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DulciTheory Newsletter -- Issue #2: Accidentals 2

PART ONE: Tablature for She'll Be Comin' Round the Mountain

As I promised in issue #1, we'll spend most of this first part exploring some tabs for "She'll Be Comin' Round the Mountain". Actually, this will provide a good workout in basic arranging principles -- even for very simple arrangements -- as we'll take kind of a layered approach to the tune:

a.) Basic melody-with-drone arrangement in higher octave

b.) Simple Chord-Melody arrangement using octaves on the melody and bass strings to suggest Dominant harmony (V)

c.) Lower octave across-the-fingerboard Chord-Melody with chords suggested very sparsely, often with only 2-string chords.

d.) Higher octave Chord-Melody Etude: a challenging arrangement rich in harmonic detail -- here we'll explore the chords with the accidentals we worked so hard to identify in issue #1 -- like V7/V, V7/IV, and #IVdim7

She'll Be Comin' Round the Mountain (tuning 1-5-8, or C-G-C) Basic melody-with-drone:

        /   /   /   /    /   /   /   /    /   /   /   /    /   /   /   /
|------|0->-------------|----------------|----------------|----------------|
|------|0->-------------|----------------|----------------|----------------|      
|4--5--|7---7---7---7---|5---4---2---4---|7---------------|--------7---8---|


 /   /   /   /    /   /   /   /    /   /   /   /    /   /   /   /
|----------------|----------------|----------------|----------------|
|----------------|----------------|----------------|----------------|      
|9---9---9---9---|11--9---8---7---|8---------------|--------11--10--|


 /   /   /   /    /   /   /   /    /   /   /   /    /   /   /   /
|----------------|----------------|----------------|----------------|
|----------------|----------------|----------------|----------------|      
|9---9---9---9---|8---7---7---7---|5---5---5---5---|8---7---6+--5---|


 /   /   /   /    /   /   /   /    /   /   /   /    /   /   /   /
|----------------|----------------|----------------|----------------||
|----------------|----------------|----------------|----------------||      
|4---4---4---4---|9---8---5---6+--|7---------------|----------------||

She'll Be Comin' Round the Mountain (tuning 1-5-8, or C-G-C) Simple Chord-Melody arrangement using octaves on the melody and bass strings to suggest Dominant harmony (V):

        I   /   /   /    V   /   /   /    I   /   /   /    /   /   /   /
|------|0->-------------|5---4---2---4---|7---------------|----------------|
|------|0->-------------|0---0---0---0---|0---------------|----------------|      
|4--5--|7---7---7---7---|5---4---2---4---|7---------------|--------7---8---|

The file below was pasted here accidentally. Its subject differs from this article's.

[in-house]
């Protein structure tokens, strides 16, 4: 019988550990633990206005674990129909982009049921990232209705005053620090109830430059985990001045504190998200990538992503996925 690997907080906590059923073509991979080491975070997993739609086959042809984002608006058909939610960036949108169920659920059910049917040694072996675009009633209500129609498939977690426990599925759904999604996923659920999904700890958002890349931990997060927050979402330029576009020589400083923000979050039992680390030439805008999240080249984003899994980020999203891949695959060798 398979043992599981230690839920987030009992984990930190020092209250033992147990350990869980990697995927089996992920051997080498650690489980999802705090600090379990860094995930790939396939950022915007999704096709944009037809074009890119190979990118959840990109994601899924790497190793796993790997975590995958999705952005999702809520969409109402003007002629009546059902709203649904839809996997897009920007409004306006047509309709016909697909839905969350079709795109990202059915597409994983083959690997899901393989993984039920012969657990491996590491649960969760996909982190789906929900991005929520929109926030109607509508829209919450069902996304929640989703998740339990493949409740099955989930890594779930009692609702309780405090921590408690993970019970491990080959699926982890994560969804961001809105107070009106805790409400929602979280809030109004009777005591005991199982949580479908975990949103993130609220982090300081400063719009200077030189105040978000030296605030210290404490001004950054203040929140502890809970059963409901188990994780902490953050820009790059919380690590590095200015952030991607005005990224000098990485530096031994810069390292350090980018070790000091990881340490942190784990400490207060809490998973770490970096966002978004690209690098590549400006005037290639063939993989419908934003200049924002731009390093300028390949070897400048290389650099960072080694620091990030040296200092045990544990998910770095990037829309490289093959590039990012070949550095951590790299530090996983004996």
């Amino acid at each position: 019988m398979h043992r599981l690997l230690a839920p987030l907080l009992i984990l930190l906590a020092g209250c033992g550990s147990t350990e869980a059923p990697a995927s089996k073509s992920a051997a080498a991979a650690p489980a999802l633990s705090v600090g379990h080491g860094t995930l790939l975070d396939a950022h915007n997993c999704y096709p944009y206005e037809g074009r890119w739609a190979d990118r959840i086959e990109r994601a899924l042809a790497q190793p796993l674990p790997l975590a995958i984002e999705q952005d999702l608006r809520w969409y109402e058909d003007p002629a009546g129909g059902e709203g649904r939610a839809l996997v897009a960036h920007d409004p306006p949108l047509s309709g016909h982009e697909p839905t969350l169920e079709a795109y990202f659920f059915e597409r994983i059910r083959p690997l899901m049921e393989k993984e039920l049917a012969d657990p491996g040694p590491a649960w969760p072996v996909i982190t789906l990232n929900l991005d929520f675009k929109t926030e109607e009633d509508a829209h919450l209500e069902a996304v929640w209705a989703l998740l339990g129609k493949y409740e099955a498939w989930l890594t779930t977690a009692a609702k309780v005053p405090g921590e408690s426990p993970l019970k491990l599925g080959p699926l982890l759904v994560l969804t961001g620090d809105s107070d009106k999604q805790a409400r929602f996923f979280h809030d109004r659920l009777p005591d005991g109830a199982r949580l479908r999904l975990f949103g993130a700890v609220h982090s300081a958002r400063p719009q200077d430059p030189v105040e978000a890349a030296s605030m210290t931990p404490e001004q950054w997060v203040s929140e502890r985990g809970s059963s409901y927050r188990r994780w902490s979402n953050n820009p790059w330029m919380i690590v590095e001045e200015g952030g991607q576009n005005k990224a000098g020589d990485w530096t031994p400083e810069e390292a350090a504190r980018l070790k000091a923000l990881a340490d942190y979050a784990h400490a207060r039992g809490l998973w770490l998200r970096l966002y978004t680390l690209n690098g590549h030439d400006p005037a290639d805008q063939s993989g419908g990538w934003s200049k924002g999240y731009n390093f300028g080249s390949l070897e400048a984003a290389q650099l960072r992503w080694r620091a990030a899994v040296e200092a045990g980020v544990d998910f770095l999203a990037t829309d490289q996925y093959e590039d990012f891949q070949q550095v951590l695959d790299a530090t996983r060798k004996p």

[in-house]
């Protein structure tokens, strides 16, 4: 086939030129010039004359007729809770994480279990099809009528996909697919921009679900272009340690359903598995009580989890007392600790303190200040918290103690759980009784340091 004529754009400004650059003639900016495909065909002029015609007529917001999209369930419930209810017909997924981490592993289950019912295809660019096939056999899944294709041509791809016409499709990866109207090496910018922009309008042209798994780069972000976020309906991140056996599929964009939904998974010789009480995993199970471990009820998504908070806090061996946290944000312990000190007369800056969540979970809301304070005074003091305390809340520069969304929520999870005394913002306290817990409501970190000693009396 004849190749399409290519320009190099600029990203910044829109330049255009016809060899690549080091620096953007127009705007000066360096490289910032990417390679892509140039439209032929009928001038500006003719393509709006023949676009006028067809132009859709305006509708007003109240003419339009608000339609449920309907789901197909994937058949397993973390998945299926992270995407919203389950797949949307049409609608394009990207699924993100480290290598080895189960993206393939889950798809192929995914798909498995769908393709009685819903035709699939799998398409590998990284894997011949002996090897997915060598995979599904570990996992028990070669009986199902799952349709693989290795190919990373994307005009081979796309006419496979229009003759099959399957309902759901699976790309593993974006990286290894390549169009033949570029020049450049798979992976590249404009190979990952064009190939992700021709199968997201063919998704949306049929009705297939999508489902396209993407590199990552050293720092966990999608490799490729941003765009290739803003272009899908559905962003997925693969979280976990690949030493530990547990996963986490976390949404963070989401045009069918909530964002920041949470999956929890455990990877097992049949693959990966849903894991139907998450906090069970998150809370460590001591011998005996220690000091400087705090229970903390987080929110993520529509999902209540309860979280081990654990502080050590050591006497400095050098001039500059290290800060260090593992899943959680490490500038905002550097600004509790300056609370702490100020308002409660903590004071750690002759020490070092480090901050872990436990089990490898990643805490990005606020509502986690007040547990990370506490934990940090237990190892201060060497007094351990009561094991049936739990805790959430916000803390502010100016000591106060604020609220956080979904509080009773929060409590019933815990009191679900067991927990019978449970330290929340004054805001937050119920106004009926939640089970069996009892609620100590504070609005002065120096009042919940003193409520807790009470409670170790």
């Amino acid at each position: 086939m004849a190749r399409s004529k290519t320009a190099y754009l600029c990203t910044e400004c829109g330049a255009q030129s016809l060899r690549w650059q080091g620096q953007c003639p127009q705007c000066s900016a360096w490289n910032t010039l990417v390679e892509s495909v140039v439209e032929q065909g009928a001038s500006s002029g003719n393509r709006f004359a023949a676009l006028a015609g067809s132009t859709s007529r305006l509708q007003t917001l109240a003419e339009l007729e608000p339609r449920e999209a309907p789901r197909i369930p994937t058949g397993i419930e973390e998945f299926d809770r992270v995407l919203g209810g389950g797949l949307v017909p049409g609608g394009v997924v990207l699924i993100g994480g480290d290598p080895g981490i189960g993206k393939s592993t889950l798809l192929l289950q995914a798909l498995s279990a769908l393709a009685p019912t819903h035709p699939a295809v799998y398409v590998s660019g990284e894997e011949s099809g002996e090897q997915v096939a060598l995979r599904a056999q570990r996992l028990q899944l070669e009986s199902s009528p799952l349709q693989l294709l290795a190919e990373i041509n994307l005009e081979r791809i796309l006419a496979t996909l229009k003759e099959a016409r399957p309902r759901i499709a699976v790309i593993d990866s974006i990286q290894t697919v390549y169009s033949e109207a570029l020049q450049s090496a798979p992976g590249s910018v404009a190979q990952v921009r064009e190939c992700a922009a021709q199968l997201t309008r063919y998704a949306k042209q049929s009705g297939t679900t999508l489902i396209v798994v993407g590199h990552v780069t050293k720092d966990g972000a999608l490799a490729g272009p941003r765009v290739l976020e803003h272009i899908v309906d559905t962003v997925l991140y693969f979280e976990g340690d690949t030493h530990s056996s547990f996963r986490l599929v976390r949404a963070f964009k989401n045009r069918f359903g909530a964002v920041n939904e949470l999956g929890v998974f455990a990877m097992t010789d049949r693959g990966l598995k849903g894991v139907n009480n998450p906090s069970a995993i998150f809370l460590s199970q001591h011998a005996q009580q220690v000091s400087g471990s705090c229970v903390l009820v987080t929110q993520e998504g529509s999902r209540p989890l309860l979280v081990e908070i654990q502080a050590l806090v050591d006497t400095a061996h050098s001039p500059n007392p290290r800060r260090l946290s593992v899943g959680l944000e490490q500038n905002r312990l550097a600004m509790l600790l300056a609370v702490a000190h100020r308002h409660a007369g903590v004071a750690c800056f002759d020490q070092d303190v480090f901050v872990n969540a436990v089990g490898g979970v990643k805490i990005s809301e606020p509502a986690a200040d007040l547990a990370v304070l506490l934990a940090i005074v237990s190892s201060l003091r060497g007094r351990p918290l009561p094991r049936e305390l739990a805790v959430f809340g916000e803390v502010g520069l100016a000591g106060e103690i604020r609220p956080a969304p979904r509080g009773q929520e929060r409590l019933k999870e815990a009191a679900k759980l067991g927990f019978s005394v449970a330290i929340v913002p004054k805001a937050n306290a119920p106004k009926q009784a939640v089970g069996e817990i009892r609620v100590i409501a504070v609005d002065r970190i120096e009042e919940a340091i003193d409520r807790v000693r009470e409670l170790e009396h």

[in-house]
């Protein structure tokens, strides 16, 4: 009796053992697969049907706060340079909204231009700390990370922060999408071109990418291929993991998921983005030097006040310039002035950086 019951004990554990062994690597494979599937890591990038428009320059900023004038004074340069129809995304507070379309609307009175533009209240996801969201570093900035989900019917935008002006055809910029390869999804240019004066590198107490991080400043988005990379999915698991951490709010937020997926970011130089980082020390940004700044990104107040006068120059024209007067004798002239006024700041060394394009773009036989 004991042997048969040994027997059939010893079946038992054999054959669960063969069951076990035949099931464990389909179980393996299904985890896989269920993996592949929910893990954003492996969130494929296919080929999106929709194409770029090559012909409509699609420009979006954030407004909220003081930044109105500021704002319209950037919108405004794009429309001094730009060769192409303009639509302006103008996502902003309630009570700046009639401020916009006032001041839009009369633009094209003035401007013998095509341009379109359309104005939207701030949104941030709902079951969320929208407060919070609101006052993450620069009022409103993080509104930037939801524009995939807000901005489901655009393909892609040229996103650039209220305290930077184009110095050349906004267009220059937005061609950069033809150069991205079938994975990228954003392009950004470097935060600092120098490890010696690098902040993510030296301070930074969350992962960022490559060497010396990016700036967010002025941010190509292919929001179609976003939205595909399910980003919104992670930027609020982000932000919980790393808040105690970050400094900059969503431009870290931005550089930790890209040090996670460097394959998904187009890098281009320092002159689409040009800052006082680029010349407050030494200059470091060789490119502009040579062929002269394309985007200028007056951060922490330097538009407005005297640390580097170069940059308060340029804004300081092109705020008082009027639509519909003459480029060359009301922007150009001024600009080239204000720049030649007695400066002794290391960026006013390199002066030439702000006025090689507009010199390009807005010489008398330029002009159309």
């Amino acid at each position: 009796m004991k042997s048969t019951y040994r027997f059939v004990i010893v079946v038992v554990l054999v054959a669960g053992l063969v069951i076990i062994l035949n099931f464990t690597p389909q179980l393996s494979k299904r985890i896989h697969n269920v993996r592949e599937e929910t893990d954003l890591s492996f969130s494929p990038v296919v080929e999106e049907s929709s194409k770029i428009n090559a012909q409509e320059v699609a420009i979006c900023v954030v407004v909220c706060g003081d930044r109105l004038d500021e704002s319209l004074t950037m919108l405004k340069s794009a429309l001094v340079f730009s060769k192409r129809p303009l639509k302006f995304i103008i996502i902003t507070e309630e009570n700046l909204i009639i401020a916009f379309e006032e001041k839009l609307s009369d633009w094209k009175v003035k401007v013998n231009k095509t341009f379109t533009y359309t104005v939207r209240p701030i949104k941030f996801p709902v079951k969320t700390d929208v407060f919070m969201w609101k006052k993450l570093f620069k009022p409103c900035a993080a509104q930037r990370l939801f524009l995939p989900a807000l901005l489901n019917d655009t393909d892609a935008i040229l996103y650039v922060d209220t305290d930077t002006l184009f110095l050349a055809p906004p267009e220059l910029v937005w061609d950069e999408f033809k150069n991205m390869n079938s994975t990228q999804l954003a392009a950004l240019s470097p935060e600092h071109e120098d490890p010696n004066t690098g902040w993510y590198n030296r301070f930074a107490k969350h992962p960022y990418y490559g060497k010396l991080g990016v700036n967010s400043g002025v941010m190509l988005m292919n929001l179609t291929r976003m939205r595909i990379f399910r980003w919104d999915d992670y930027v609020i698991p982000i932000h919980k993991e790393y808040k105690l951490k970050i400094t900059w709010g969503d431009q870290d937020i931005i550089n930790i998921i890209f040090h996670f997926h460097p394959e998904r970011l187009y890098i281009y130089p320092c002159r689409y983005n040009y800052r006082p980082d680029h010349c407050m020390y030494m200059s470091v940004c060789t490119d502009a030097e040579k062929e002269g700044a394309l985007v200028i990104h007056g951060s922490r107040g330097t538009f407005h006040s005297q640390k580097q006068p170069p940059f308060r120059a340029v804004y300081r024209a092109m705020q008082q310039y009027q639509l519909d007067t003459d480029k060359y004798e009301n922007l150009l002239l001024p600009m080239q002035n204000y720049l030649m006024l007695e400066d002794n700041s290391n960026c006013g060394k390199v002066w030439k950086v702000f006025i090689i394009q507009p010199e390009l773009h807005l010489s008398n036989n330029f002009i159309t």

/   /   /   /    /   /   /   /    V   /   /   /    /   /   /   /
|0---------------|0---------------|8---------------|----------------|
|0---------------|0---------------|0---------------|----------------|      
|9---9---9---9---|11--9---8---7---|8---------------|--------11--10--|


 I   /   /   /    /   /   /   /    IV  /   /   /    /   /   /   /
|0---------------|0---------------|0---------------|0---------------|
|0---------------|0---------------|6---------------|6---------------|      
|9---9---9---9---|8---7---7---7---|5---5---5---5---|8---7---6+--5---|


 I   /   /   /    V   /   /   /    I   /   /   /    /   /   /   /
|4---4---4---4---|9---8---5---6+--|7---------------|----------------||
|0---0---0---0---|0---0---0---0---|0---------------|----------------||      
|4---4---4---4---|9---8---5---6+--|7---------------|----------------||

She'll Be Comin' Round the Mountain (tuning 1-5-8, or C-G-C) Lower octave across-the-fingerboard Chord-Melody:

        C   /   /   /    G   /   /   /    C   /   /   /    /   /   /   /
|------|0---------------|1-------2-------|0---------------|----------------|
|0--1--|0---------------|1---0-------0---|0---------------|----------------|
|------|0---0---0---0---|----------------|0---------------|--------0---1---|


 /   /   /   /    /   /   /   /    G   /   /   /    /   /   /   /
|0---------------|0---------------|1---------------|----------------|
|0---------------|0---------------|0---------------|----------------|
|2---2---2---2---|4---2---1---0---|1---------------|--------4---3---|


 C   /   /   /    /   /   /   /    F   /   /   /    Dm  /   /   /
|0---------------|0---------------|3---------------|3---------------|
|0---------------|0---------------|1---1---1---1---|1-------2---1---|
|2---2---2---2---|1---0---0---0---|----------------|1---0-----------|


 C   /   /   /    G7  /   /   /    C   /   /   /    /   /   /   /
|4---------------|3-------1---1---|2---------------|----------------||
|0---0---0---0---|0-------1---2---|3---------------|----------------||
|----------------|2---1-----------|0---------------|----------------||

One important point about the first 3 arrangements is that the harmony is paired down to mostly I, IV, and V7. You can simplify many tunes this way, just as you can embellish the harmonies of simpler tunes with secondary dominants and mediantly-related chords.

The Etude below pulls all the stops -- you'll have to work hard on the fingering to get it to flow smoothly -- I know I certainly did! Make sure to notice and appreciate the harmonic detail, particularly in how the melody seems to crash into a new chord, making a colorful and somewhat dissonant chord. See measure 14 in particular. If we were to take the melody note into account for the chord formula (on beats 1 and 3 of the measure), what would these two chords be called?